The Cretaceous System is widely represented in South America, but its geographical outcrop spread is not related to “conchostracan” records, the best represented group among the continental invertebrates  . “Conchostracan” first report came from northeast Brazil  , where the highest diversity record (42 spp. described) was reported, followed by Argentina (6 spp.) and Uruguay (4 spp.)   . In Brazil, 37 species came from the early Cretaceous and only 5 to the Late Cretaceous. Ten species from Argentina and Uruguay were found in Lower Cretaceous sequences    . The integration of geological and paleontological data will allow inferring the Cretaceous paleoclimate for the southwest Gondwana.
2. Cretaceous Climate
The arid climate, with heavy rainfall, generated favorable seasonal conditions for the development of a diverse “conchostracan” fauna    . The diversity of the northeastern Brazil faunas  was influenced by the weather. However, it is inferred that, the scarce record in southern South America (e.g. Argentina and Uruguay) is mainly related to collection biases   . However, during the Jurassic-Cretaceous periods, marine transgressions and other events (such as magmatism of Serra Geral and Botucatú erg-desert) conditioned the dispersion (marked endemism) and the establishment of continental microfossils (ostracods and charophytes) in Patagonia Argentina and the rest of South America  . Subsequently, in  analyzed the  postulates and applied them to the “conchostracan” faunas found in other sequences, incorporating into this analysis the large South American river drainage networks (Paraná-Uruguay and Orinoco-Amazonas). The climate defined for mid-Cretaceous, maintained favorable characteristics (seasonality) for the development of “conchostracan” faunas. During the late Cretaceous warm weather prevailed with greenhouse periods, globally average temperatures higher than today are recorded. Scarce “conchostracan” records in Brazil, where only 5 species were found, restricts the possibilities of making considerations about the characteristics of the climate and its relationship with the “conchostracan” populations.
3. Cretaceous Geological Units Bearing “Conchostracan” Faunas
The main Cretaceous units with “conchostracan” of Argentina are the La Amarga, Lagarcito and Cañadon Calcáreo formations, while of Uruguay only the Tacuarembó and Castellanos formations have been reported, and numerous Brazilian ones    . The Cañadón Calcáreo Formation (Upper Jurassic - Lower Cretaceous) with subtropical seasonal dry and warm climatic conditions allowed the establishment of a rich and diverse conchostracan fauna  . The Botucatú Formation (paleoerg, Late Jurassic - Early Cretaceous, Brazil) and its equivalent shares 12 species, 3 of them, were referred to another 6 equivalent geological units from the northeast Brazil. The Santana Formation (Lower Cretaceous, Northeast Brazil) with a tropical climate with strong seasonal periods represents favourable conditions to stablish “conchostracan” populations  . The Bauru Basin (Upper Cretaceous, Southeast Brasil) was characterized by hot, arid and desert conditions. The scarce “conchostracan” records from the Upper Cretaceous are insufficient to assess to the influence of climate on the “conchostracan” faunas.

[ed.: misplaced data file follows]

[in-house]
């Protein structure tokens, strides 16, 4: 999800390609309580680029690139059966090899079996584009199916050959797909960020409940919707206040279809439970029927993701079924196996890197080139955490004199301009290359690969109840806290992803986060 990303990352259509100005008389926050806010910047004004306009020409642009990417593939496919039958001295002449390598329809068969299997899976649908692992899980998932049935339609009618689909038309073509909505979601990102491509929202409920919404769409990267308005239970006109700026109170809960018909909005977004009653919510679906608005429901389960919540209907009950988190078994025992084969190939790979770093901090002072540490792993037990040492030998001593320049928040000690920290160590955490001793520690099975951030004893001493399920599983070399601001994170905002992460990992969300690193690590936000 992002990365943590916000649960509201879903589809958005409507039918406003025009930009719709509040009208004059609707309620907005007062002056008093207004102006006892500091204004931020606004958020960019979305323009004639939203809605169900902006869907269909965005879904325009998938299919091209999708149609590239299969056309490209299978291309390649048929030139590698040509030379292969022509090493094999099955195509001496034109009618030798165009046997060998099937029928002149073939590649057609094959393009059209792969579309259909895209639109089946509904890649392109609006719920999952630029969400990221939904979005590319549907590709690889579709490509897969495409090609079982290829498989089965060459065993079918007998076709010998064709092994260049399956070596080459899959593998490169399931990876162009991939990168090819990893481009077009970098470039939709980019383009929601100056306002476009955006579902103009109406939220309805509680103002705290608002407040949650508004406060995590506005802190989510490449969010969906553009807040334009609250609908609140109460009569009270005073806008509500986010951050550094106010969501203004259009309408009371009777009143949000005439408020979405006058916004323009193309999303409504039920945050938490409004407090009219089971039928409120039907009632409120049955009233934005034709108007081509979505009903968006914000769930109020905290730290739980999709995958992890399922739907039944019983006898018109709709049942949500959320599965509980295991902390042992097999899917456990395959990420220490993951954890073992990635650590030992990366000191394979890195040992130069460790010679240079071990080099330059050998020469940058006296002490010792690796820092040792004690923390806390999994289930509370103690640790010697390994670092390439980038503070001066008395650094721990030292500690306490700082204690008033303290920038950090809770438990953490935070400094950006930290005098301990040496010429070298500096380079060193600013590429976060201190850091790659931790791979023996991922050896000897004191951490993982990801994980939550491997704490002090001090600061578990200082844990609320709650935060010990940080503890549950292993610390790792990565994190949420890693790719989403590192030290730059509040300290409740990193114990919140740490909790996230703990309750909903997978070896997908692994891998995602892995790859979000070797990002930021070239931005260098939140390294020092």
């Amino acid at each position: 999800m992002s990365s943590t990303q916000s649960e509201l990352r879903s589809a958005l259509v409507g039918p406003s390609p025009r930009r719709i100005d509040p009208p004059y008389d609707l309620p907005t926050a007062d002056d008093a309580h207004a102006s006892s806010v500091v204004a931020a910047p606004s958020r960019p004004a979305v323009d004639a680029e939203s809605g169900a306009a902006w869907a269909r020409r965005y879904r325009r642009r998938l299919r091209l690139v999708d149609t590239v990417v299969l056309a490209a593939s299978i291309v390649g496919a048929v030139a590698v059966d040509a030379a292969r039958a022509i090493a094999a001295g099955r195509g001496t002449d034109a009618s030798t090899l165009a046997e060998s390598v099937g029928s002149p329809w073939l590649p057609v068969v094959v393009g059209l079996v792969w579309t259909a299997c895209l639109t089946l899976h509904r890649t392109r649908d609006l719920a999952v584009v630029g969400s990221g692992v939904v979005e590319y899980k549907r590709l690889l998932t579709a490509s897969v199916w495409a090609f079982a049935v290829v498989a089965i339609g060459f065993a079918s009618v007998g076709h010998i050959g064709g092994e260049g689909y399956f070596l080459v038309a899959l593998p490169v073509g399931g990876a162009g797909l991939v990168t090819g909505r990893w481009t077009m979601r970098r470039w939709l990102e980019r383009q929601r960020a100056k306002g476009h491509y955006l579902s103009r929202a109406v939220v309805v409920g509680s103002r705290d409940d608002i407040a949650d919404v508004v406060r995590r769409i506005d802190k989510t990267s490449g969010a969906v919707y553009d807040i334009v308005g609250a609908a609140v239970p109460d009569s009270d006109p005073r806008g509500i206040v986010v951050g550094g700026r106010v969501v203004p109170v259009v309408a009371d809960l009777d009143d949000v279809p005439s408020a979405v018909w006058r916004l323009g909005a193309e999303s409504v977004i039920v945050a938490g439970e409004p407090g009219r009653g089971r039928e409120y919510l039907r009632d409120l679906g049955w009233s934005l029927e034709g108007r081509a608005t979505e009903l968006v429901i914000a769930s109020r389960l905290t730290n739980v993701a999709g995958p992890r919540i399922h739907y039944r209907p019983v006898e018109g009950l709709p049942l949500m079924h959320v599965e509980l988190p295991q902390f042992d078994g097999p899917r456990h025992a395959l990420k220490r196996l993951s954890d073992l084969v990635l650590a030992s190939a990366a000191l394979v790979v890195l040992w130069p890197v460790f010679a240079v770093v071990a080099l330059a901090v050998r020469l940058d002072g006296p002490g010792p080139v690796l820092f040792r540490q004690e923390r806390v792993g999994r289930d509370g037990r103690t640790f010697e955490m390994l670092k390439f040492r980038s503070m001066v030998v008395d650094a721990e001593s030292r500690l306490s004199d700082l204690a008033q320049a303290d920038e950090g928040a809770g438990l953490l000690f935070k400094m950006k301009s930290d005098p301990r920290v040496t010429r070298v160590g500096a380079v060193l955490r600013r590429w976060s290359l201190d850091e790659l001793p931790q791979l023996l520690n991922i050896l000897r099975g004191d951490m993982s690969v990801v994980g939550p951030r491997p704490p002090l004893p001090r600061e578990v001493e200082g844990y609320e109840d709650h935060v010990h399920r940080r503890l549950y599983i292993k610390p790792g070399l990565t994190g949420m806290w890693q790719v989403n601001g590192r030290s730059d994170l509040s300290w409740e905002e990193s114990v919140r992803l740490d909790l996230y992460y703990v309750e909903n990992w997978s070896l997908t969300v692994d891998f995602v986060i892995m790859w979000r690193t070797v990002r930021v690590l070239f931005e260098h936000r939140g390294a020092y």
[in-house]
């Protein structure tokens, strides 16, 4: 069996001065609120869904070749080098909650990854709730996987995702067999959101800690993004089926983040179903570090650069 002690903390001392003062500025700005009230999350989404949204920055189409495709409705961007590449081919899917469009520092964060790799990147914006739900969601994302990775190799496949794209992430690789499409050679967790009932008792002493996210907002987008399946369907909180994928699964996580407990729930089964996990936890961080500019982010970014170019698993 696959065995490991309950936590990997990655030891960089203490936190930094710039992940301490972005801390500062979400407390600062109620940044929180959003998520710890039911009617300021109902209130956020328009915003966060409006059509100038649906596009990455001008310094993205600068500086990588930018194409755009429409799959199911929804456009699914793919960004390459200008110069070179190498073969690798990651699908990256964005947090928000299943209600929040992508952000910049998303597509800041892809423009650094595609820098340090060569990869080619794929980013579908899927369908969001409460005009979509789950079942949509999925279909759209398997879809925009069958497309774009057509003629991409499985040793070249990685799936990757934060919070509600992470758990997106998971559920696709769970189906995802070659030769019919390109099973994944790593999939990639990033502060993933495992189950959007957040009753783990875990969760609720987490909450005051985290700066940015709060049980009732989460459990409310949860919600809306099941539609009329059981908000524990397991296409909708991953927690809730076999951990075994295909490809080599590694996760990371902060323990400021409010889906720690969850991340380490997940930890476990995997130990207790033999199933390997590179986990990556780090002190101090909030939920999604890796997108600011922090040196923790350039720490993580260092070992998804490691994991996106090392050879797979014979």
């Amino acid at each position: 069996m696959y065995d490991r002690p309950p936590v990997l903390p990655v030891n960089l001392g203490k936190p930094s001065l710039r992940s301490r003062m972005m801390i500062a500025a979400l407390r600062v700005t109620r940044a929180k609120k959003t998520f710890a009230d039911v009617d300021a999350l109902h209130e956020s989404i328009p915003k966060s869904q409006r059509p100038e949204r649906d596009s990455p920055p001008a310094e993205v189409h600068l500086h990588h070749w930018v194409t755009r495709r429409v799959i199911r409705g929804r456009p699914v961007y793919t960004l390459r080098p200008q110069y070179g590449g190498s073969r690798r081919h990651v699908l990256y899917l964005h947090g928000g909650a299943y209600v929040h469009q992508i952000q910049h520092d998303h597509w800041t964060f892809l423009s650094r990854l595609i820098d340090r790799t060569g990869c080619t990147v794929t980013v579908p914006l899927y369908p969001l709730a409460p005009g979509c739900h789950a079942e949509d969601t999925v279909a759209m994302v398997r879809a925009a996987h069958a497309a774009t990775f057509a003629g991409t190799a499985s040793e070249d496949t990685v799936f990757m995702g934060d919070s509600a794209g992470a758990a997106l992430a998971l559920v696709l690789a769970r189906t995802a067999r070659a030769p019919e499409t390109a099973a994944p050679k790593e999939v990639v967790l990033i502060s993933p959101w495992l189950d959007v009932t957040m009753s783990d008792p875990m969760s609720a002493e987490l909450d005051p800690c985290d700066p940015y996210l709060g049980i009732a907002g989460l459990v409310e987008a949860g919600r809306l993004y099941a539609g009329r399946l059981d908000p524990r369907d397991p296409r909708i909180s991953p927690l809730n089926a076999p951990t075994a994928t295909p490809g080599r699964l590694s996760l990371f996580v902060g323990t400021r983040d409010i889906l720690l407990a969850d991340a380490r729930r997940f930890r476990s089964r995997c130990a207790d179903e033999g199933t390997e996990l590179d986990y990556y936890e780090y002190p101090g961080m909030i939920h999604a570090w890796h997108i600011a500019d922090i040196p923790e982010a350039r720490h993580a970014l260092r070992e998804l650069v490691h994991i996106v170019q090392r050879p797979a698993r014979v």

Finally, the still biased and not very diverse record of the South American Cretaceous “conchostracan” faunas prevents us from providing definitive conclusions about the impact of the Cretaceous climate on them. Also, considering that South American has a large number of geological units and different environmental conditions and also the paleogeographical context of the southwest Gondwana. However, the climatic characterization for the Cretaceous of South America summarized as a warm climate with rainfall and marked seasonality is characteristics that allowed the development of the “conchostracan” populations. This information shows that we need a more detailed and in-depth analysis of the relationship between the climate and the “conchostracans”.
Authors thank Dr. Gang Li for the invitation to IGCP 679 and its first international symposium. Our research was supported by PIP-11220150100117CO (CONICET) and PI-18Q005 (SEGCyT-UNNE). This is a contribution to UNESCO-IUGS IGCP Project 679.
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